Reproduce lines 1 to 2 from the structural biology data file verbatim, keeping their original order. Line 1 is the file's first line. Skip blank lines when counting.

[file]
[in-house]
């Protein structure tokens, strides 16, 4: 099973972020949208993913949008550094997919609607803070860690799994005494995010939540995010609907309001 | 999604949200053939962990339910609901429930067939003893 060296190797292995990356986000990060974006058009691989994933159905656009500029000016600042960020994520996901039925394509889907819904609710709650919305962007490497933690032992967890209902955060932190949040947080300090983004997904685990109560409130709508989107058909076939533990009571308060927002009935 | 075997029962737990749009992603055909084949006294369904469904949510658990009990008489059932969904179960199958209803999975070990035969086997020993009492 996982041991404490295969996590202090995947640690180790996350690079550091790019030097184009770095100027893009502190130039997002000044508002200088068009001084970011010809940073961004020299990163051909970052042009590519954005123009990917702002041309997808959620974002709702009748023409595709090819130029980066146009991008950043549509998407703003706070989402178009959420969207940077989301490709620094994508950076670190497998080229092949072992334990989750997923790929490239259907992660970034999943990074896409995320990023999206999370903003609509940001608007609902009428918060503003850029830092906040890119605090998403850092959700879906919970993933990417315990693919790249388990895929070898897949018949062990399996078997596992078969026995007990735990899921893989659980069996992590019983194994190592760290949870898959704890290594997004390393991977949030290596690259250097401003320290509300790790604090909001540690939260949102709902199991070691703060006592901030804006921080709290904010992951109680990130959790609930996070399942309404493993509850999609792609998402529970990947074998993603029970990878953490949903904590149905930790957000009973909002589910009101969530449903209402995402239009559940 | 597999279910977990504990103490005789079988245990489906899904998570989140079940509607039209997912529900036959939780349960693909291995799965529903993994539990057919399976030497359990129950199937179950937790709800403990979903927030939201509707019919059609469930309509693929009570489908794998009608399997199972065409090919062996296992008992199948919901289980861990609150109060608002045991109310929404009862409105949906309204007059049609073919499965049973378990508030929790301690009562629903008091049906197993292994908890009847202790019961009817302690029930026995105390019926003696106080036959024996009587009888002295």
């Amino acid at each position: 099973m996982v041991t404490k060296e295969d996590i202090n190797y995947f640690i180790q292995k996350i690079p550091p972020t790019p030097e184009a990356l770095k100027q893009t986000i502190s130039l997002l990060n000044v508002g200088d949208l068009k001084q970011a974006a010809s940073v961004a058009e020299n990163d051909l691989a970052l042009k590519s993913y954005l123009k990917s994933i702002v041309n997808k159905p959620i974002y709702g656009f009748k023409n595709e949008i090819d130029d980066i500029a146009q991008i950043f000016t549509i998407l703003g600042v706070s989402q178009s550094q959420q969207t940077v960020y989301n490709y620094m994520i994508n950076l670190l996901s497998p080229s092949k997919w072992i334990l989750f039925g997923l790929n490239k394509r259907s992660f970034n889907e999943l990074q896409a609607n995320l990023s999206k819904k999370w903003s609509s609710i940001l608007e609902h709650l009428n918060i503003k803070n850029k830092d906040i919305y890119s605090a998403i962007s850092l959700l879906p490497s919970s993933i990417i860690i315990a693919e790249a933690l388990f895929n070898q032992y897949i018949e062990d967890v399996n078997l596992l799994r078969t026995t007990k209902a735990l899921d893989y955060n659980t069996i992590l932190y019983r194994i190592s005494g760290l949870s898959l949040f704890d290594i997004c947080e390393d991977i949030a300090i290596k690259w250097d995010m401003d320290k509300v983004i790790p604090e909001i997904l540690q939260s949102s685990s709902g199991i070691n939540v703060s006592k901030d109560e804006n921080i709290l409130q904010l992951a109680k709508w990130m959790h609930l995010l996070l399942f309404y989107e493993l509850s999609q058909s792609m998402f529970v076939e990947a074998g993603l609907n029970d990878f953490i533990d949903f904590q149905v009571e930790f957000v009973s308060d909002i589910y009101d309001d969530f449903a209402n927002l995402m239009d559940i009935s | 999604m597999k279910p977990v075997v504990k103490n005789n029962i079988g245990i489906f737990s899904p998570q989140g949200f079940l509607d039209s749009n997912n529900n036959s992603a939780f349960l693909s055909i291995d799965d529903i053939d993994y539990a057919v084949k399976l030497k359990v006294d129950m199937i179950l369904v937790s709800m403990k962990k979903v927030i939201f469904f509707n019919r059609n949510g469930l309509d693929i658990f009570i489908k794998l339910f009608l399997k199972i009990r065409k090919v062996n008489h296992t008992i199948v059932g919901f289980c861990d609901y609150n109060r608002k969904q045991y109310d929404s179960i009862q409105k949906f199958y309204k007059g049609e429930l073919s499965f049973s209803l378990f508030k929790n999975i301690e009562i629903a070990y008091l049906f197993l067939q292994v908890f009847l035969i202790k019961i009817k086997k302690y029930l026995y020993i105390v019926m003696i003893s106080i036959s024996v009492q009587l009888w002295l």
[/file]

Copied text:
[in-house]
């Protein structure tokens, strides 16, 4: 099973972020949208993913949008550094997919609607803070860690799994005494995010939540995010609907309001 | 999604949200053939962990339910609901429930067939003893 060296190797292995990356986000990060974006058009691989994933159905656009500029000016600042960020994520996901039925394509889907819904609710709650919305962007490497933690032992967890209902955060932190949040947080300090983004997904685990109560409130709508989107058909076939533990009571308060927002009935 | 075997029962737990749009992603055909084949006294369904469904949510658990009990008489059932969904179960199958209803999975070990035969086997020993009492 996982041991404490295969996590202090995947640690180790996350690079550091790019030097184009770095100027893009502190130039997002000044508002200088068009001084970011010809940073961004020299990163051909970052042009590519954005123009990917702002041309997808959620974002709702009748023409595709090819130029980066146009991008950043549509998407703003706070989402178009959420969207940077989301490709620094994508950076670190497998080229092949072992334990989750997923790929490239259907992660970034999943990074896409995320990023999206999370903003609509940001608007609902009428918060503003850029830092906040890119605090998403850092959700879906919970993933990417315990693919790249388990895929070898897949018949062990399996078997596992078969026995007990735990899921893989659980069996992590019983194994190592760290949870898959704890290594997004390393991977949030290596690259250097401003320290509300790790604090909001540690939260949102709902199991070691703060006592901030804006921080709290904010992951109680990130959790609930996070399942309404493993509850999609792609998402529970990947074998993603029970990878953490949903904590149905930790957000009973909002589910009101969530449903209402995402239009559940 | 597999279910977990504990103490005789079988245990489906899904998570989140079940509607039209997912529900036959939780349960693909291995799965529903993994539990057919399976030497359990129950199937179950937790709800403990979903927030939201509707019919059609469930309509693929009570489908794998009608399997199972065409090919062996296992008992199948919901289980861990609150109060608002045991109310929404009862409105949906309204007059049609073919499965049973378990508030929790301690009562629903008091049906197993292994908890009847202790019961009817302690029930026995105390019926003696106080036959024996009587009888002295």